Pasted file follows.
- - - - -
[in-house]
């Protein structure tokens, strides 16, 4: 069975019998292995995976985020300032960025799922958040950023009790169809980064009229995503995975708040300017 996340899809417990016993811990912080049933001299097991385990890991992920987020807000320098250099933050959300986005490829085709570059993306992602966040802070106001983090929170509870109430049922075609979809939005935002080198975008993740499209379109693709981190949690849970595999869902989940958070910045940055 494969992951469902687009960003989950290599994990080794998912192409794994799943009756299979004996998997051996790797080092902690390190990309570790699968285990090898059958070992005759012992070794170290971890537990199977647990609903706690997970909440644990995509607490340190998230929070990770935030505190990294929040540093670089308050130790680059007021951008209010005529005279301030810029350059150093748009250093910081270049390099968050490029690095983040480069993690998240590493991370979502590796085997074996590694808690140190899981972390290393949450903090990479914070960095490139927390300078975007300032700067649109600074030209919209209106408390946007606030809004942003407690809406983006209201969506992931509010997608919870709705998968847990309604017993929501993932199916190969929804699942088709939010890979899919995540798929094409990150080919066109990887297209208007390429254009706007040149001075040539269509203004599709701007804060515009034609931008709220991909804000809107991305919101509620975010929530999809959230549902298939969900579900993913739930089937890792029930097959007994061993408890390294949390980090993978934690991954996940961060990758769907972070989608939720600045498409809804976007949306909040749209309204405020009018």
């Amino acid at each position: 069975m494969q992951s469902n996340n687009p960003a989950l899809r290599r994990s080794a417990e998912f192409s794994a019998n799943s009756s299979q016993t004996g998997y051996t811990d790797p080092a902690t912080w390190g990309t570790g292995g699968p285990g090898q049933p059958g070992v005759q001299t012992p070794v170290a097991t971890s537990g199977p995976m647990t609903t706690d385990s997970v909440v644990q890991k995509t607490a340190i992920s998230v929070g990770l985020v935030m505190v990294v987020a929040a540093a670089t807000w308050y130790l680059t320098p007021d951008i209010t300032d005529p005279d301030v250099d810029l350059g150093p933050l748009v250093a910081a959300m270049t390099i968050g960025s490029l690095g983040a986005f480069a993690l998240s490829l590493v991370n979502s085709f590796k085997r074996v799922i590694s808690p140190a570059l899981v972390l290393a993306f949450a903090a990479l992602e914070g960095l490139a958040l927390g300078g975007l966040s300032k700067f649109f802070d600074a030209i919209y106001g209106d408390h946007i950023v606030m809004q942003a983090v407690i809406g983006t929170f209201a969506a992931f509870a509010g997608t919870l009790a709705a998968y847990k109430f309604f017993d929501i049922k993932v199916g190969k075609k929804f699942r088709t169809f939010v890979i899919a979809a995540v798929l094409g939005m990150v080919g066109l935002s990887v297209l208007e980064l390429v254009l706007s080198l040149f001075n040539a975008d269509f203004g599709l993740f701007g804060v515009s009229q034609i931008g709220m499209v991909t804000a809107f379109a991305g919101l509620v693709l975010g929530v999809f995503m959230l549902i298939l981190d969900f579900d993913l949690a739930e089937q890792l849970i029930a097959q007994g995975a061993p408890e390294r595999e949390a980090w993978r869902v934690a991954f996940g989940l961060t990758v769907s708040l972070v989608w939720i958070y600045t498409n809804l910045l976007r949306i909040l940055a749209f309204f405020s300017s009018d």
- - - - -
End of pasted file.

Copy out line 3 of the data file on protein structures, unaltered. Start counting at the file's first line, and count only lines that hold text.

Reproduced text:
């Amino acid at each position: 069975m494969q992951s469902n996340n687009p960003a989950l899809r290599r994990s080794a417990e998912f192409s794994a019998n799943s009756s299979q016993t004996g998997y051996t811990d790797p080092a902690t912080w390190g990309t570790g292995g699968p285990g090898q049933p059958g070992v005759q001299t012992p070794v170290a097991t971890s537990g199977p995976m647990t609903t706690d385990s997970v909440v644990q890991k995509t607490a340190i992920s998230v929070g990770l985020v935030m505190v990294v987020a929040a540093a670089t807000w308050y130790l680059t320098p007021d951008i209010t300032d005529p005279d301030v250099d810029l350059g150093p933050l748009v250093a910081a959300m270049t390099i968050g960025s490029l690095g983040a986005f480069a993690l998240s490829l590493v991370n979502s085709f590796k085997r074996v799922i590694s808690p140190a570059l899981v972390l290393a993306f949450a903090a990479l992602e914070g960095l490139a958040l927390g300078g975007l966040s300032k700067f649109f802070d600074a030209i919209y106001g209106d408390h946007i950023v606030m809004q942003a983090v407690i809406g983006t929170f209201a969506a992931f509870a509010g997608t919870l009790a709705a998968y847990k109430f309604f017993d929501i049922k993932v199916g190969k075609k929804f699942r088709t169809f939010v890979i899919a979809a995540v798929l094409g939005m990150v080919g066109l935002s990887v297209l208007e980064l390429v254009l706007s080198l040149f001075n040539a975008d269509f203004g599709l993740f701007g804060v515009s009229q034609i931008g709220m499209v991909t804000a809107f379109a991305g919101l509620v693709l975010g929530v999809f995503m959230l549902i298939l981190d969900f579900d993913l949690a739930e089937q890792l849970i029930a097959q007994g995975a061993p408890e390294r595999e949390a980090w993978r869902v934690a991954f996940g989940l961060t990758v769907s708040l972070v989608w939720i958070y600045t498409n809804l910045l976007r949306i909040l940055a749209f309204f405020s300017s009018d």